Recipes behave in the same way as list templates that can be used to add items to your grocery list on a couple in different ways. First, from the inside of a recipe, you can press the three-point button at the top right to display the ingredients. From here you can choose which items you want to add to your grocery list.

Secondly, you can add a recipe for your meal plan by swiping it straight from the recipe list and pressing the "Add Meals" button or using the menu button from inside a single recipe view. When you add a recipe for your meal plan, groceries open a list of the ingredients with all selected ones. Deselect any items you don't need, then tap "Add to List and Target Plan" to add them to your shopping list and move the recipe to the top of the list of recipes in a special "Target Plan" section of the view.

When it's time to prepare the recipe, open it, check the steps as you go, and use any timers you've incorporated. When done, there is a menu option called "Finish Cooking" that resets timers and returns the recipe to the master list where it can be reused at a later time, adding the ingredients to the shopping list as needed. [19659022] Even if you do not store recipes in groceries, you can store lists of items that can be added as groups in your shopping list. For example, if there are 10 things you buy each week in the grocery store, you can add them as a recipe and add all 10 items at once to your shopping list, saving you a lot of pressing around in the app.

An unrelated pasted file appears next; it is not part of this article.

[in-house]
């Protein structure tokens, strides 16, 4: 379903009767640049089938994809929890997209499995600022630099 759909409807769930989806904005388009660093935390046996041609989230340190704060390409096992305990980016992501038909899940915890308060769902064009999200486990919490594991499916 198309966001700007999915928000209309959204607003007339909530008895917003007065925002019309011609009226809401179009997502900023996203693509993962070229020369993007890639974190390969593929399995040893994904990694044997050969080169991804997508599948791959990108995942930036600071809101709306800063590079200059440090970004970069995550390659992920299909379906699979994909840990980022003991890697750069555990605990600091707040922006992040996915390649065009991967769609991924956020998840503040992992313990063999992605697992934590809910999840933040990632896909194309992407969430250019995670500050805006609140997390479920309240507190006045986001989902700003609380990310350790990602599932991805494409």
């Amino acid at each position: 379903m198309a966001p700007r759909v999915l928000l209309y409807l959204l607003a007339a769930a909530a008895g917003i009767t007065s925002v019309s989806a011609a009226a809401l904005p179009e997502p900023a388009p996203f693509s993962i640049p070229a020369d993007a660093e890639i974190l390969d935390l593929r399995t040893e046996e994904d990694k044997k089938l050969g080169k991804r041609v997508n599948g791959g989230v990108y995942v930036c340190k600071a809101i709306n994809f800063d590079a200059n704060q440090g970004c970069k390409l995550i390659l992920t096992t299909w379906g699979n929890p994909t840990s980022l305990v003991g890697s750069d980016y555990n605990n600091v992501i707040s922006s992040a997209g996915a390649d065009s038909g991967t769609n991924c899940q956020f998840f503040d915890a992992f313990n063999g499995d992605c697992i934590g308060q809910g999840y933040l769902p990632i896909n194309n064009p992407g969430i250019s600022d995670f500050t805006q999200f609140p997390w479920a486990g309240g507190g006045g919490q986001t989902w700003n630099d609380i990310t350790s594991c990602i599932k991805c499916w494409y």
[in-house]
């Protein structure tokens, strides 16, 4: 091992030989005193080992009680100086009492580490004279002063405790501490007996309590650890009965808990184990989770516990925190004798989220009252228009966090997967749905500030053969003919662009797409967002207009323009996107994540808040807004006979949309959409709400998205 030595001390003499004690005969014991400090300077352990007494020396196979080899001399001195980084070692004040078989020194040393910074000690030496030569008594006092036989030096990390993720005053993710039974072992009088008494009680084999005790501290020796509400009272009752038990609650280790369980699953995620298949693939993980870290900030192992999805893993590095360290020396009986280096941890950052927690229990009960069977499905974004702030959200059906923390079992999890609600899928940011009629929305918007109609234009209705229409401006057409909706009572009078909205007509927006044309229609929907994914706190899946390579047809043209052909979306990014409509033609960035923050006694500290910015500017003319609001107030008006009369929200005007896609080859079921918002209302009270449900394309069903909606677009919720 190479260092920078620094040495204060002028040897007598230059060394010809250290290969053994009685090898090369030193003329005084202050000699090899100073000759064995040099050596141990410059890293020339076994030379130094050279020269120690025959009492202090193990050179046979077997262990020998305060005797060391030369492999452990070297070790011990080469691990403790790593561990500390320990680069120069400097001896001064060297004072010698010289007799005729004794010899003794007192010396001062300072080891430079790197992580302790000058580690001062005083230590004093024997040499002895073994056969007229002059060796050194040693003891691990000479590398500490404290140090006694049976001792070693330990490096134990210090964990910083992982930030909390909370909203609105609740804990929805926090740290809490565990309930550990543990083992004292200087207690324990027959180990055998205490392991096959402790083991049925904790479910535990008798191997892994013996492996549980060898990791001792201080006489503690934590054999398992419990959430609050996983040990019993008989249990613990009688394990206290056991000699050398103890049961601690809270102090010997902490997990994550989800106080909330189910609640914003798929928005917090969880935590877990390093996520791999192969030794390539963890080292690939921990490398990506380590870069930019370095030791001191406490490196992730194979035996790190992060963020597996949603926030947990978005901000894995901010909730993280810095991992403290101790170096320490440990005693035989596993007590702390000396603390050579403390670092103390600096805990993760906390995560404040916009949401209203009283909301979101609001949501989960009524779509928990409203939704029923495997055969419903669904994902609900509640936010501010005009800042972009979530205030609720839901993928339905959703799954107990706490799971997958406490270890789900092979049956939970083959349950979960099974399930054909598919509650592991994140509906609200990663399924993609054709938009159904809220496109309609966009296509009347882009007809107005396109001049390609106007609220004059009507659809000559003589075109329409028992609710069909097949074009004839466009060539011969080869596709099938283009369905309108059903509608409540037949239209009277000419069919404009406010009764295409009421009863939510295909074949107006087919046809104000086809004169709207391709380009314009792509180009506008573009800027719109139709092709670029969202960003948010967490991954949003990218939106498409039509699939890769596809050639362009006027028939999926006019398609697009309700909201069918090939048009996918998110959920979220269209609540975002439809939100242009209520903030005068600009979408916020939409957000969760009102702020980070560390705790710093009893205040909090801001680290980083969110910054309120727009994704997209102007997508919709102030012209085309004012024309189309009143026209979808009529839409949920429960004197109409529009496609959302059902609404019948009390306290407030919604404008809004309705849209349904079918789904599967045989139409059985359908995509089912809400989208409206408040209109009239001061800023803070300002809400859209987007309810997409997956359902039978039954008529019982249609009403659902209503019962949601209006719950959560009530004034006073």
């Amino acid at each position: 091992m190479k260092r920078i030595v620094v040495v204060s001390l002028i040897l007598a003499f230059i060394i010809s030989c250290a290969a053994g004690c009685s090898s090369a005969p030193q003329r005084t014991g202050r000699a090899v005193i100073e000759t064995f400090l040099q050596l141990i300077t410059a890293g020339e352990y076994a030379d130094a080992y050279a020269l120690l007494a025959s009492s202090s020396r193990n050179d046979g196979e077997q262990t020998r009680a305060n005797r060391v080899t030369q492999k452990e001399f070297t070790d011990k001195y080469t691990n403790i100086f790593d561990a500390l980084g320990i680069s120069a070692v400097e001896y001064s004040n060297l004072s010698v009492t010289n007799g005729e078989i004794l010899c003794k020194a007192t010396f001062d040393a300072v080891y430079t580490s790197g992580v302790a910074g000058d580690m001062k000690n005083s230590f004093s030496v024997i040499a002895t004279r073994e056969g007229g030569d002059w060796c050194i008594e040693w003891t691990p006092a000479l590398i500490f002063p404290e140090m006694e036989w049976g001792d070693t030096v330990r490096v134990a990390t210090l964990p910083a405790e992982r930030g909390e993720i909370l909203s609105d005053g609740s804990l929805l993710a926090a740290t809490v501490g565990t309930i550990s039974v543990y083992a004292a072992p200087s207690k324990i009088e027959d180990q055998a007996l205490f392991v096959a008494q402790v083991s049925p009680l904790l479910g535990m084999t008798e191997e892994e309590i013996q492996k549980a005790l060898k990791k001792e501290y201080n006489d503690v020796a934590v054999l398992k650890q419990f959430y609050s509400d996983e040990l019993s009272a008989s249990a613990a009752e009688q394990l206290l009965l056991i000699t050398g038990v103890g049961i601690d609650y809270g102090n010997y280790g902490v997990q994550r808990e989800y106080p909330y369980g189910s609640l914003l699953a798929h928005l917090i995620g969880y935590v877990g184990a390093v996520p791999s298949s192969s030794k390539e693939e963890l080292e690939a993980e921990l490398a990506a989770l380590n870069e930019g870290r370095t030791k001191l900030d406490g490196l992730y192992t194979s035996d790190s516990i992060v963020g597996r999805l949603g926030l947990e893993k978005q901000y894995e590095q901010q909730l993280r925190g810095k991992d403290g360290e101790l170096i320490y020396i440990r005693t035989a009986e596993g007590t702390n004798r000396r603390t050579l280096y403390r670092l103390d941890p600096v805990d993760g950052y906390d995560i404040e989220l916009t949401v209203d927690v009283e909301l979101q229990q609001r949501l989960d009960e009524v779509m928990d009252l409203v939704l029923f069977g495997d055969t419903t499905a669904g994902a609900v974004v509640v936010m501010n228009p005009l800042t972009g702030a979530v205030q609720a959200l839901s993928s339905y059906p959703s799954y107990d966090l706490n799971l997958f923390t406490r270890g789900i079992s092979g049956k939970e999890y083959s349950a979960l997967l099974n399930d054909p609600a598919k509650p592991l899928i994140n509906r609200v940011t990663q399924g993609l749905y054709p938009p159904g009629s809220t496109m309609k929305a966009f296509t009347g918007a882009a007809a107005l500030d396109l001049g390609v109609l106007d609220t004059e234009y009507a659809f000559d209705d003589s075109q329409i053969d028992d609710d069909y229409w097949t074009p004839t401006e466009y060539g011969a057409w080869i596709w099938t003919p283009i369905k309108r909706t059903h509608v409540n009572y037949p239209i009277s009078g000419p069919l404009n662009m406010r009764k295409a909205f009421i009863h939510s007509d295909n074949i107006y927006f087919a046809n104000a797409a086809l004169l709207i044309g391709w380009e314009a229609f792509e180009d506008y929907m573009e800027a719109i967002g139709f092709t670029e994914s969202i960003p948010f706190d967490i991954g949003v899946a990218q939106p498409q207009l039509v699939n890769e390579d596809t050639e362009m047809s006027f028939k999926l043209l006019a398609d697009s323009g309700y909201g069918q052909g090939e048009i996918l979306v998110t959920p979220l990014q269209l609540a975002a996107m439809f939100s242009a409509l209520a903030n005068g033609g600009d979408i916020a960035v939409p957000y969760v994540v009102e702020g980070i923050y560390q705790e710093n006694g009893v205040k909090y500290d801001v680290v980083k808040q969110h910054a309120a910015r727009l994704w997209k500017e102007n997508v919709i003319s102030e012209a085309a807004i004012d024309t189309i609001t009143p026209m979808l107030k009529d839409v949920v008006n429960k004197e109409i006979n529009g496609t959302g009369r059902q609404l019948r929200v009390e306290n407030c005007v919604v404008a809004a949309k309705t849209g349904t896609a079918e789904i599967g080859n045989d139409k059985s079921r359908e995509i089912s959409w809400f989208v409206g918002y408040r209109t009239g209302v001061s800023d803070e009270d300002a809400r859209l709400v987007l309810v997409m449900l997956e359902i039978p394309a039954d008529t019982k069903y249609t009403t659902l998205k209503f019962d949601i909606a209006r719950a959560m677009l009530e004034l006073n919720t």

In beta testing, this latter use of recipes I found myself the most. Being able to add a list of staples we buy each week with a single tap is even faster than the app's Quick Add feature.

I had reservations about the grocery store's new recipe function when I first tried it. The feature adds complexity to what is otherwise a simple app, and that is the simplest thing that is one of the app's greatest strengths. But I also understand why it was added. Recipes open a grocery store to a new group of users: people who shop with a recipe and who want a way to draw shopping lists from there. It's not how I act, but I understand its usefulness.

Fortunately for someone like me, the new features do not detract from the existing simplicity of groceries because recipes are completely separate from the main shopping list. And, as I have mentioned above, I've used recipes to create template lists of items we buy every week from the supermarket, which has been a useful addition to the app.

For anyone who has plans starting with recipes and meal planning, it is worth taking the time to understand the various components of the grocery store. With favorite recipes stored in the app, there is a breeze to add items to your shopping list, and you have the advantage of running multiple overlapping timers and checking out the steps as you go anytime you create it. Recipes add complexity to the grocery store, but it's complexity that pays off to those who want these features, closely integrating with the existing functionality of the app without competing with it. As a result, it manages to strike the right balance between existing fans of the app and people who want more of it.

Grocery store is available as a free download on the App Store with a $ 7.99 per year subscription to unlock alternative icons, multiple themes, and the ability to remove ads.